Each passing day is flooded with messages of distress, the sudden demise of a loved one, neighbor to work colleagues and even our leaders. COVID 19 pandemic has left footprints everywhere.

Tensions are rising, people are panicking because those they once depended on no longer come to their aid. Likewise, the pandemic is creating both economic and social
gaps in the society as each day, we are losing all various types of community cadres including bread winners, young, old, rich, poor and prominent people. With the current situation, it is hard to have a stable state of mind. How does one come to terms with death?

Emotionally, people are drained and this limits positive thinking. As a result, it leads to failure to make constructive decisions as hurt takes centre stage. As we are looking after ourselves and following all precautionary measures to prevent contracting the Corona virus, let us take care of our mental health as well, because this is equally important. It is never easy to come to terms with the loss of those we once shared memories with. We all wish to never lose anything that is dear to our hearts. Death is not something one can get used to. When found in this situation, people react differently. There come issues of denial, uncertainty, mixed feel that is why we need to be there for one another. Let’s normalize checking on our friends frequently so that they may not feel alone. We are in this together, and we will fight this to the end.

Please seek counselling as one of the steps of dealing with grief through your church leaders or other people whom you can easily open up to. Further to this, Tithandizane National Helpline Services is just a phone call away for your psychosocial support and counselling. Please call these toll-free numbers; 116, 5600 and 6600 and you will be rendered the support you need.

Schools have closed for the second time as a measure to control the spread of the pandemic, let’s not encounter another pandemic of unintended pregnancies during this second wave. A special plea to the youth; please verify information on Sexual Reproductive Health (SRH) by visiting your nearest Youth Friendly Health Service (YFHS) delivery point or alternatively call our toll-free numbers. You can also access the same on www. Letschill.yoneco.org. As parents, let us not relax, make sure that you are frequently engaging with your young ones so that their minds do not stray and stay idle but continue studying and doing extracurricular activities.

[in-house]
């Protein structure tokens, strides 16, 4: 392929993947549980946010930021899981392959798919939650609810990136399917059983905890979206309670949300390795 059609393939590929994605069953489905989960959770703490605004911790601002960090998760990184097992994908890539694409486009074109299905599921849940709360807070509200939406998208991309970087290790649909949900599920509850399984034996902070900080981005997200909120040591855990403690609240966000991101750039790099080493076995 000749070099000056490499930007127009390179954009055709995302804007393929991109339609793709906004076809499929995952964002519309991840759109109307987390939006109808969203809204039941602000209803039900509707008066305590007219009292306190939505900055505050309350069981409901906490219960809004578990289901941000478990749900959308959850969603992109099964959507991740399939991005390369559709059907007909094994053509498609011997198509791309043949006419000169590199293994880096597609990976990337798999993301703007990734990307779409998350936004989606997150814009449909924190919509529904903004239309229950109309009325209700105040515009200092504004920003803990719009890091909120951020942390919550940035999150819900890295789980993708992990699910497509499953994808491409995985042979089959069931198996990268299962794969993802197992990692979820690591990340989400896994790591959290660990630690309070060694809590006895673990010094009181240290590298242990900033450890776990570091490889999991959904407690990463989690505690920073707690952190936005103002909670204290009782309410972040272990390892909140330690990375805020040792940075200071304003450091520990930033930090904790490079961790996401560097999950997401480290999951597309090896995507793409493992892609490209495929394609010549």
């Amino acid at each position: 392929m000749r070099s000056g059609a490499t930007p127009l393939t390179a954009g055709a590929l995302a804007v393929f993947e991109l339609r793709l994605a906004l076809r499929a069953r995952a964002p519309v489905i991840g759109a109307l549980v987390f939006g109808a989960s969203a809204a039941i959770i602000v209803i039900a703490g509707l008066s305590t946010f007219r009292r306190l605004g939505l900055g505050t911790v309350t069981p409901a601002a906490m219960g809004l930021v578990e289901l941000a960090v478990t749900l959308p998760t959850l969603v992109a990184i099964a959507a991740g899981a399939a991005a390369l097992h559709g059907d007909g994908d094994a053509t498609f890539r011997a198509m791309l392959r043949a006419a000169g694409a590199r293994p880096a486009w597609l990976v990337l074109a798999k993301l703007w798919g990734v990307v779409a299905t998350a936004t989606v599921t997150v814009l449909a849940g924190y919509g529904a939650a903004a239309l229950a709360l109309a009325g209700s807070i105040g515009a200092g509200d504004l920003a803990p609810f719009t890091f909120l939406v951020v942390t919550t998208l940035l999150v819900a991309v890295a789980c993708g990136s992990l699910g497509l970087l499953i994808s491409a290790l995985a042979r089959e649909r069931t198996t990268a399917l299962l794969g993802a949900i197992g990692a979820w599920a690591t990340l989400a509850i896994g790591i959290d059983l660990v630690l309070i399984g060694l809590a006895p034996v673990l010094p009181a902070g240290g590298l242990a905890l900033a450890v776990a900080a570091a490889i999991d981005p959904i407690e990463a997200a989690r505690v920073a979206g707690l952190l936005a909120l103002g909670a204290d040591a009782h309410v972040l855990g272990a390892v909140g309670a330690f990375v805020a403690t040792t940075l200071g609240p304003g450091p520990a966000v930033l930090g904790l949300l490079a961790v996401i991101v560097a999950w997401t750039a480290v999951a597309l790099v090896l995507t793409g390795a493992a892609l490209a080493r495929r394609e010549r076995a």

The month of February, has two critical world events to pay attention to: Valentine’s Day and CSocD59 – Whatever that animal is.

Valentine’s Day is here again on 14th February. Encourage young people to show love by ensuring that they protect the people around them, parents and siblings from COVID-19. As they celebrate the Valentine’s Day, they should mask up, wash hands, sanitize and observe social distance. COVID-19 is real. Always have your mask on, do not trust your neighbor with your life. Protect yourself and your loved ones.

In New York, the 59th session of the Commission for Social Development (CSocD59) convenes from 8 – 17 February 2021 and virtually worldwide under the theme “Socially just transition towards sustainable development: The role of digital technologies on social development and well-being for all”. The commission among other things received a report from the Secretary General of the United Nations with focus on youth poverty alleviation, the digital global economy, the youth and the law.

YONECO is anxious to see the adoption of the report with the recommendations made but is the world still talking about poverty alleviation? Whatever that means, most Malawian youths are living below the poverty line and its high time the government and all stakeholders put in place interventions that deal with youth poverty and social exclusion. However, it’s also important that young people should strive to develop the necessary capacity and skills to enhance inclusions. We have a World Action Plan for 2030 and we need to continuously reflect and relate to it.

While CSocD59 has focused on the role of digital technology, we seem to be challenged when digital technology is concerned. We are seeing fewer young people having access to technology in schools, less innovations in universities and colleges and limited platforms for youth engagement in Malawi. This is quite challenging. We also see higher costs of internet and telecommunications facilities, more abuse of ICT platforms like WhatsApp, Twitter and Facebook where the majority of discussions are not very necessary to development. Young people spend time sharing fake stories and not using the available technology to advance skills, share critical information, and host trainings to sharpen their skills.

There is need for support systems to advance use of technology while helping people that technology is not only ICT. Young people can advance technology in processing agro products, develop technology for irrigation and technology to produce biogas for cooking and lighting. Young people should wake up while adults should support innovations.

Happy Valentine’s Day.

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